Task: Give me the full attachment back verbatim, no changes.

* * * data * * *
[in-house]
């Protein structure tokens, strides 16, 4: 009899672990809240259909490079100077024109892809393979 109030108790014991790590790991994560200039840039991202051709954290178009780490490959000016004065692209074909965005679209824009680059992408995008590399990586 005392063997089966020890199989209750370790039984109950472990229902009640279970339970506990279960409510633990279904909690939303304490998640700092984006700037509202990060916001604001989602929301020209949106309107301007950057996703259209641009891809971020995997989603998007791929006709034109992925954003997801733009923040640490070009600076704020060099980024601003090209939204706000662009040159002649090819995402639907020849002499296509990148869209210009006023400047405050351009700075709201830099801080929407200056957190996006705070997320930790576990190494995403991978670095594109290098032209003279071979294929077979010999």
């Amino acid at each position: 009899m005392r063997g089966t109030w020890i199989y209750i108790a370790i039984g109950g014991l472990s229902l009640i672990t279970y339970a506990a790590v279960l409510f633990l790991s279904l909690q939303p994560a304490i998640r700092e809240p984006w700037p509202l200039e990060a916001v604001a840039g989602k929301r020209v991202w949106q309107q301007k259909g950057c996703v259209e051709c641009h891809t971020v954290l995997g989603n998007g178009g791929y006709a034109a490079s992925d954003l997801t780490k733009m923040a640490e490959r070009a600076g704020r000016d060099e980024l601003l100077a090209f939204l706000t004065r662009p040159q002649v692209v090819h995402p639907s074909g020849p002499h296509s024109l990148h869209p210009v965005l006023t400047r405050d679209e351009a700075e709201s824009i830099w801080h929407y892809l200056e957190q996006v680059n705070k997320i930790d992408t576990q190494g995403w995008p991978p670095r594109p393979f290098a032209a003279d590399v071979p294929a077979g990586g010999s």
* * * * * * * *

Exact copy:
[in-house]
């Protein structure tokens, strides 16, 4: 009899672990809240259909490079100077024109892809393979 109030108790014991790590790991994560200039840039991202051709954290178009780490490959000016004065692209074909965005679209824009680059992408995008590399990586 005392063997089966020890199989209750370790039984109950472990229902009640279970339970506990279960409510633990279904909690939303304490998640700092984006700037509202990060916001604001989602929301020209949106309107301007950057996703259209641009891809971020995997989603998007791929006709034109992925954003997801733009923040640490070009600076704020060099980024601003090209939204706000662009040159002649090819995402639907020849002499296509990148869209210009006023400047405050351009700075709201830099801080929407200056957190996006705070997320930790576990190494995403991978670095594109290098032209003279071979294929077979010999």
């Amino acid at each position: 009899m005392r063997g089966t109030w020890i199989y209750i108790a370790i039984g109950g014991l472990s229902l009640i672990t279970y339970a506990a790590v279960l409510f633990l790991s279904l909690q939303p994560a304490i998640r700092e809240p984006w700037p509202l200039e990060a916001v604001a840039g989602k929301r020209v991202w949106q309107q301007k259909g950057c996703v259209e051709c641009h891809t971020v954290l995997g989603n998007g178009g791929y006709a034109a490079s992925d954003l997801t780490k733009m923040a640490e490959r070009a600076g704020r000016d060099e980024l601003l100077a090209f939204l706000t004065r662009p040159q002649v692209v090819h995402p639907s074909g020849p002499h296509s024109l990148h869209p210009v965005l006023t400047r405050d679209e351009a700075e709201s824009i830099w801080h929407y892809l200056e957190q996006v680059n705070k997320i930790d992408t576990q190494g995403w995008p991978p670095r594109p393979f290098a032209a003279d590399v071979p294929a077979g990586g010999s």